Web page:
Analytical Instrumentation

  • How is Chromatography Used in Petroleum Refining?

How is Chromatography Used in Petroleum Refining?

Jun 28 2019 Read 979 Times

Chromatography is one of the most widely used analytical and separation techniques in the processing and manufacturing industries. The name chromatography is derived from the Greek for colour writing and was first developed early in the twentieth century in Russia by Mikhail Tsvet to separate plant pigments.

Nowadays, chromatography is a multibillion-dollar industry and is found in most analytical, development and quality laboratories around the world. The basic principles behind chromatography are simple - a sample is carried across a stationary phase by a mobile phase which causes the sample to be separated into its individual components that are then ‘seen’ by a detector. And chromatography can offer a great deal to the petroleum industry. Let’s take a look at a few insights.

Gas chromatography monitors the petroleum industry

When it comes to the petroleum industry - gas chromatography is king. This is due to the fact that gas chromatography is the best system for analysing volatiles. And many of the compounds in the petroleum industry are easy to convert to a gas. Gas chromatography is used to analyse both finished products and in-process samples.

Gas chromatography systems are simple really. They comprise an injection system to add the sample, a chromatography column to allow the components to separate and a detector to sense when a component is exiting the system. And it is in the range of detectors available to the petroleum industry that makes gas chromatography flexible.

To optimise the system, it is important to match the detector to the application. Gas chromatography uses several types of detectors that are compatible with the petroleum industry:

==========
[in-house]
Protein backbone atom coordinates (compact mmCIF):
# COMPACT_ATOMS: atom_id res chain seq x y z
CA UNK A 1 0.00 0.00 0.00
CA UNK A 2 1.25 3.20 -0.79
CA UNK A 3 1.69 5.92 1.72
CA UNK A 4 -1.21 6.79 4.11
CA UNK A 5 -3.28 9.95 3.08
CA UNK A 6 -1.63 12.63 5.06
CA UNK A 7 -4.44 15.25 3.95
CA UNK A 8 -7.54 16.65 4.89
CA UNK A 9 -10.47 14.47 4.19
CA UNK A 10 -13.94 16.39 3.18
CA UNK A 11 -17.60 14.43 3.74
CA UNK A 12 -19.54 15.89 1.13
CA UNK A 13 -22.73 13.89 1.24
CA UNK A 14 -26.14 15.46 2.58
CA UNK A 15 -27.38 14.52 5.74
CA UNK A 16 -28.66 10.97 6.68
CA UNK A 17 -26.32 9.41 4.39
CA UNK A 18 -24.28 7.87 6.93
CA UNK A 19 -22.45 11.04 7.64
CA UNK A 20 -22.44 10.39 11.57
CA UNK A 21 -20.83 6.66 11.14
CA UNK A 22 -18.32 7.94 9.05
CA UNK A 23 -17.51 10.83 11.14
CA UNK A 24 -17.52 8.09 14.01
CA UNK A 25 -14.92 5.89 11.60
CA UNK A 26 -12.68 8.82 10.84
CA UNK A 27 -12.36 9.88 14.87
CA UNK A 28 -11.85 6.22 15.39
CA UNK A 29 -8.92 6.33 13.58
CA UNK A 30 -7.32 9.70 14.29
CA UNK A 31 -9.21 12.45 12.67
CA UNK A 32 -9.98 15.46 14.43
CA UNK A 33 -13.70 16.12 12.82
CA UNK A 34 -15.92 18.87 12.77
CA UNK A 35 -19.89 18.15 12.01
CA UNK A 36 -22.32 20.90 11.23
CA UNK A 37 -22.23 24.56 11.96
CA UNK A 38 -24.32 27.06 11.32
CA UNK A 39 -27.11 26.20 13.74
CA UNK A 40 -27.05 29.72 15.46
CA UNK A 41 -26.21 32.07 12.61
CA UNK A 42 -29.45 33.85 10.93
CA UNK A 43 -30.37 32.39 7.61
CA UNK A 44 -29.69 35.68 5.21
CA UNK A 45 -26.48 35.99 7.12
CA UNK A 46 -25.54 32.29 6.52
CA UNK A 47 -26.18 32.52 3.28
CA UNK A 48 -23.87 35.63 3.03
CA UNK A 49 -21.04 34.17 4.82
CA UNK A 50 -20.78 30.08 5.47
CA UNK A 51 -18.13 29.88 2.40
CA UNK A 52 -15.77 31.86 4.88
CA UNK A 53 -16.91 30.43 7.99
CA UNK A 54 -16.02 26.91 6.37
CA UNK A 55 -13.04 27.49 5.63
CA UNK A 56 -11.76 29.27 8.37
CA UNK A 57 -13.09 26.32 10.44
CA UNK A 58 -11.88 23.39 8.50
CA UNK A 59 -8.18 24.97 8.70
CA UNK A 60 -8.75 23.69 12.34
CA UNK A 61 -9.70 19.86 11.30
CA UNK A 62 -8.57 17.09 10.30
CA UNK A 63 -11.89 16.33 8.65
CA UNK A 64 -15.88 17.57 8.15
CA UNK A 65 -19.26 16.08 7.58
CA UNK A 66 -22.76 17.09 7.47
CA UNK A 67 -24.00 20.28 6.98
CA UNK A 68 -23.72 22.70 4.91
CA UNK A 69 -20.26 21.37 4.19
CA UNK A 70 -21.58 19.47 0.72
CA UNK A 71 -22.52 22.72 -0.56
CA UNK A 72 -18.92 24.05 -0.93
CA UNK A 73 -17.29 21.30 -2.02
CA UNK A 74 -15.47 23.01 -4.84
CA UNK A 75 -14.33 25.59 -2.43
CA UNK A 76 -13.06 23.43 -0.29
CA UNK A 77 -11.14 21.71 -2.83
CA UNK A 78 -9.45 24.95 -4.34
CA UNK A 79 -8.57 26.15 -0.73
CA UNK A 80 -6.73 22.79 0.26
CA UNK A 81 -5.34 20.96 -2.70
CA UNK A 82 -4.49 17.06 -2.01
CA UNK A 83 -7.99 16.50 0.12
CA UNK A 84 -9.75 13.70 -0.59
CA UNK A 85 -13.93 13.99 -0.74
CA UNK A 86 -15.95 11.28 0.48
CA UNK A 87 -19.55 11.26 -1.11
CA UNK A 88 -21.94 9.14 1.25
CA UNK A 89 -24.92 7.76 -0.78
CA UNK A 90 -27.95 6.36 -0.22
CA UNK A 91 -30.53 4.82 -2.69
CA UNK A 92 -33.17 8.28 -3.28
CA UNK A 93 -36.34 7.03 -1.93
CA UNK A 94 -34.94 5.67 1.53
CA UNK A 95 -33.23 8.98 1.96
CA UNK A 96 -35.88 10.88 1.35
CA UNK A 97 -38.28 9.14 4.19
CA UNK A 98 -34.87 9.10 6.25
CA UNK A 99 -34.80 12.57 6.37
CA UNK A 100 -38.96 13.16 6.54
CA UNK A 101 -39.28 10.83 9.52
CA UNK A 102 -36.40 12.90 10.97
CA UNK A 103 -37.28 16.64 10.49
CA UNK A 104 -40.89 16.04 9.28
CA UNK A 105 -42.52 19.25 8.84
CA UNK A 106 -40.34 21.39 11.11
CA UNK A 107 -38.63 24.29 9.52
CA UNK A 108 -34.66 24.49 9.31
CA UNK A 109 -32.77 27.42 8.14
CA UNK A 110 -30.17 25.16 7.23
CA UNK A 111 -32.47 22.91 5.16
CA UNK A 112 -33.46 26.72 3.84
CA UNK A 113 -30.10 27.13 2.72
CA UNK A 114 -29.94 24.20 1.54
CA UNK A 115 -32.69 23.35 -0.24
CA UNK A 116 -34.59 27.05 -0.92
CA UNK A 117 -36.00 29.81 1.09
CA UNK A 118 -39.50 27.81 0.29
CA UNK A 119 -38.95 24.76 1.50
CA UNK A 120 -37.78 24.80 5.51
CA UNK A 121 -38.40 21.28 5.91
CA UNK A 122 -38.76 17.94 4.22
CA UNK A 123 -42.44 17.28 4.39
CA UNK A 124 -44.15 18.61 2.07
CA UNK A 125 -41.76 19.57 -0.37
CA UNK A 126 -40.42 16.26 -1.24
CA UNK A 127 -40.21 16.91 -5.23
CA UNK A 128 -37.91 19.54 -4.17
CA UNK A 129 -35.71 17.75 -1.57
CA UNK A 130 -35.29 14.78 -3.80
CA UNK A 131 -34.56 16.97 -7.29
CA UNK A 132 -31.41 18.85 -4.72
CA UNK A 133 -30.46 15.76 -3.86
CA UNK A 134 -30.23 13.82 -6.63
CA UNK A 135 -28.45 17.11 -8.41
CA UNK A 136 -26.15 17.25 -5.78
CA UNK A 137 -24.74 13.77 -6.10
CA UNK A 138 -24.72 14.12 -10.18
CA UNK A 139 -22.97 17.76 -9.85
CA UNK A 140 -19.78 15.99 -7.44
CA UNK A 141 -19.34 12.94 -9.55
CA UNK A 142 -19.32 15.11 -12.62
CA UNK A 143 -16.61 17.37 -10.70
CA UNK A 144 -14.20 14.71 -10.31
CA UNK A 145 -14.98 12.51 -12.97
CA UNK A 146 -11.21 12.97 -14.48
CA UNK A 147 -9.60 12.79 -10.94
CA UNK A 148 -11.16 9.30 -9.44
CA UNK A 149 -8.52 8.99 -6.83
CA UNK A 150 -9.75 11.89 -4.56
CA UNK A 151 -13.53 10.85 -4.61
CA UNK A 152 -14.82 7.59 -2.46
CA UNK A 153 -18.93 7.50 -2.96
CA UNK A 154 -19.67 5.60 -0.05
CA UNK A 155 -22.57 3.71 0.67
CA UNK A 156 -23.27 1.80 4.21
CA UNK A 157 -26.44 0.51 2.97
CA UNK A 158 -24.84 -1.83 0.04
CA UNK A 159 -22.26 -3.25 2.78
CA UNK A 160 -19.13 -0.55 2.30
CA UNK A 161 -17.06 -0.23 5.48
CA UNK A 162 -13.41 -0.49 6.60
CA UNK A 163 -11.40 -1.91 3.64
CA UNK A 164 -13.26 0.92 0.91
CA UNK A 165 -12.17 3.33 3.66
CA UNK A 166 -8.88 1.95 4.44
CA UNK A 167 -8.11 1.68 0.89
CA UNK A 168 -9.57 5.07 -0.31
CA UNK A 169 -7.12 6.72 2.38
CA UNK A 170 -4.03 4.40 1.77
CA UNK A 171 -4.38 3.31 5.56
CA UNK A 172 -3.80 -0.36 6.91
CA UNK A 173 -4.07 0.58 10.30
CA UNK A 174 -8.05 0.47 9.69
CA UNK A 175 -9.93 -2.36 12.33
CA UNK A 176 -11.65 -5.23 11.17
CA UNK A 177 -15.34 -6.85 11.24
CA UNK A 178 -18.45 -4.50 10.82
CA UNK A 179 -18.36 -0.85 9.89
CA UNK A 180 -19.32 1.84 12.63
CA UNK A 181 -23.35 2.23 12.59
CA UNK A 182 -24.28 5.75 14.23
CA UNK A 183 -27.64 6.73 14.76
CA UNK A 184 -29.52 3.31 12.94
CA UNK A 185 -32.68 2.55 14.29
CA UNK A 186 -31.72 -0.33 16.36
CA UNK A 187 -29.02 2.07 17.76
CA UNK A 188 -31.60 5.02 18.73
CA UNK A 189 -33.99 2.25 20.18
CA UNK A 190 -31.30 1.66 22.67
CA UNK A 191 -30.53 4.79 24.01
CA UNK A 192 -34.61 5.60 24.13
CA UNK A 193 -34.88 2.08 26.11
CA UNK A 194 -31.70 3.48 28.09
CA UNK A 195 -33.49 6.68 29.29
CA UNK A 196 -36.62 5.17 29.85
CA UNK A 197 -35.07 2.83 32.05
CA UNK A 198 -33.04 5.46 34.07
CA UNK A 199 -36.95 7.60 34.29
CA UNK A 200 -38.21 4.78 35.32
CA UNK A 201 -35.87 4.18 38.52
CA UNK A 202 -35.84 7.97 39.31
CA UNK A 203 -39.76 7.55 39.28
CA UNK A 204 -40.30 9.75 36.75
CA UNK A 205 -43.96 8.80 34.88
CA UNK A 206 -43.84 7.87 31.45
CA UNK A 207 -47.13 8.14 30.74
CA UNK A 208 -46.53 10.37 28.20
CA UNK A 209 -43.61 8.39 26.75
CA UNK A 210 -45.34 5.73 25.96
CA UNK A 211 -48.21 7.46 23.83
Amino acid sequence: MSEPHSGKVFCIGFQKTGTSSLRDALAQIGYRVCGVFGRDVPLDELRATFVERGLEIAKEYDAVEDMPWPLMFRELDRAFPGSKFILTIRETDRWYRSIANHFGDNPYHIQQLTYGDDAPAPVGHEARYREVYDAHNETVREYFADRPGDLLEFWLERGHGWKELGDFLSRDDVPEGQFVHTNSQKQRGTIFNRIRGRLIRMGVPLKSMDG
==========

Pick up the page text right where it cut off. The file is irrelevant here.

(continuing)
• Flame photometric detectors for sulphur in residues,
  • Photoionization detectors are used for BTX and other aromatics,
  • Thermal conductivity detectors are used to measure inorganic gases in workspaces, and
  •  Flame ionization detectors analyse refinery streams.

Designed for the industry

Because of the nature of the petroleum industry, on line analysis plays an important part of the process. This is carried out using gas chromatography but with a range of equipment developed specifically for the petroleum industry. These include; analysers developed for simulating distillation separation of crude oils to optimise the yields and quality, analysis of natural gas for BTU content and hydrocarbon composition, and analysis of refinery gases.

But as the petroleum industry develops, so to must the gas chromatography methods and techniques that keep the method at the forefront of analysis. Better columns and detectors are developed that offer greater sensitivity and resolution. To keep up with technology, analysts need the tools to help develop better methods - a topic covered in the video in this article, Using Free, High-Performance, Computer Modeling Software to Simulate Gas Chromatographic Separations.



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